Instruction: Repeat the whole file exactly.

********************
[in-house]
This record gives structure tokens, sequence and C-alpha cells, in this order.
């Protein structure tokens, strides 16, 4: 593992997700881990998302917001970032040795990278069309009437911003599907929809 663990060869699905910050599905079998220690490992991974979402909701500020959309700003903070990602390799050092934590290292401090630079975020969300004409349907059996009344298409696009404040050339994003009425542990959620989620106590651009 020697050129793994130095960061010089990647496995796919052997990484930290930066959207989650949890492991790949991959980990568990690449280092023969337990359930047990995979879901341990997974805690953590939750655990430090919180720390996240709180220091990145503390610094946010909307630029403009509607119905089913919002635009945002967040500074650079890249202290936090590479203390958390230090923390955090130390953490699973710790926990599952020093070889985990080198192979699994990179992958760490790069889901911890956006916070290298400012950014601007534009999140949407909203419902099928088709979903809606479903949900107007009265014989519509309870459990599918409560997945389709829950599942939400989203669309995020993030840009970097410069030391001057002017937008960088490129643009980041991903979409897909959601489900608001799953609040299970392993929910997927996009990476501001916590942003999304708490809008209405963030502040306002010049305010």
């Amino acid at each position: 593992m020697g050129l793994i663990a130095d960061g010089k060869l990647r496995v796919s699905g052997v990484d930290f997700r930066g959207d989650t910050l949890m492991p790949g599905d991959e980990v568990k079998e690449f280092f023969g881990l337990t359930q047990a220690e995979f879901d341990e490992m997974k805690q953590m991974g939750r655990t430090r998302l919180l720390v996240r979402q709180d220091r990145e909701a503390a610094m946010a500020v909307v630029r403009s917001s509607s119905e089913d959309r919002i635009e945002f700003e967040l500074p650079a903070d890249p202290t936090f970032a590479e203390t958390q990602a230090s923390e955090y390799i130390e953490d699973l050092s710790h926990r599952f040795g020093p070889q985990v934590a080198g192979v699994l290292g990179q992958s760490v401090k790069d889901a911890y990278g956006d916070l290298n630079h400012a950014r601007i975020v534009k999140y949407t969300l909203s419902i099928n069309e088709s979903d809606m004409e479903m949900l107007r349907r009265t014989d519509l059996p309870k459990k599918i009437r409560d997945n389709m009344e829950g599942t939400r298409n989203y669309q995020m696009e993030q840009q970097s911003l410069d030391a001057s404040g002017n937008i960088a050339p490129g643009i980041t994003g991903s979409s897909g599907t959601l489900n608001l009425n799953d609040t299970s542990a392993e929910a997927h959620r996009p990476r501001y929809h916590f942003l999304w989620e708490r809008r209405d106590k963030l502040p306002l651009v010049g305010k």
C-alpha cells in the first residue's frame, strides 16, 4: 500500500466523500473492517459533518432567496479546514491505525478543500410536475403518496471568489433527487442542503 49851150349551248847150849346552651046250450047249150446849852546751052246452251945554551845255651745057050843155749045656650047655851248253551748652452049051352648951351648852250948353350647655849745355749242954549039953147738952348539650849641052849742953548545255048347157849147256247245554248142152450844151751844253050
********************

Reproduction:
[in-house]
This record gives structure tokens, sequence and C-alpha cells, in this order.
């Protein structure tokens, strides 16, 4: 593992997700881990998302917001970032040795990278069309009437911003599907929809 663990060869699905910050599905079998220690490992991974979402909701500020959309700003903070990602390799050092934590290292401090630079975020969300004409349907059996009344298409696009404040050339994003009425542990959620989620106590651009 020697050129793994130095960061010089990647496995796919052997990484930290930066959207989650949890492991790949991959980990568990690449280092023969337990359930047990995979879901341990997974805690953590939750655990430090919180720390996240709180220091990145503390610094946010909307630029403009509607119905089913919002635009945002967040500074650079890249202290936090590479203390958390230090923390955090130390953490699973710790926990599952020093070889985990080198192979699994990179992958760490790069889901911890956006916070290298400012950014601007534009999140949407909203419902099928088709979903809606479903949900107007009265014989519509309870459990599918409560997945389709829950599942939400989203669309995020993030840009970097410069030391001057002017937008960088490129643009980041991903979409897909959601489900608001799953609040299970392993929910997927996009990476501001916590942003999304708490809008209405963030502040306002010049305010």
């Amino acid at each position: 593992m020697g050129l793994i663990a130095d960061g010089k060869l990647r496995v796919s699905g052997v990484d930290f997700r930066g959207d989650t910050l949890m492991p790949g599905d991959e980990v568990k079998e690449f280092f023969g881990l337990t359930q047990a220690e995979f879901d341990e490992m997974k805690q953590m991974g939750r655990t430090r998302l919180l720390v996240r979402q709180d220091r990145e909701a503390a610094m946010a500020v909307v630029r403009s917001s509607s119905e089913d959309r919002i635009e945002f700003e967040l500074p650079a903070d890249p202290t936090f970032a590479e203390t958390q990602a230090s923390e955090y390799i130390e953490d699973l050092s710790h926990r599952f040795g020093p070889q985990v934590a080198g192979v699994l290292g990179q992958s760490v401090k790069d889901a911890y990278g956006d916070l290298n630079h400012a950014r601007i975020v534009k999140y949407t969300l909203s419902i099928n069309e088709s979903d809606m004409e479903m949900l107007r349907r009265t014989d519509l059996p309870k459990k599918i009437r409560d997945n389709m009344e829950g599942t939400r298409n989203y669309q995020m696009e993030q840009q970097s911003l410069d030391a001057s404040g002017n937008i960088a050339p490129g643009i980041t994003g991903s979409s897909g599907t959601l489900n608001l009425n799953d609040t299970s542990a392993e929910a997927h959620r996009p990476r501001y929809h916590f942003l999304w989620e708490r809008r209405d106590k963030l502040p306002l651009v010049g305010k």
C-alpha cells in the first residue's frame, strides 16, 4: 500500500466523500473492517459533518432567496479546514491505525478543500410536475403518496471568489433527487442542503 49851150349551248847150849346552651046250450047249150446849852546751052246452251945554551845255651745057050843155749045656650047655851248253551748652452049051352648951351648852250948353350647655849745355749242954549039953147738952348539650849641052849742953548545255048347157849147256247245554248142152450844151751844253050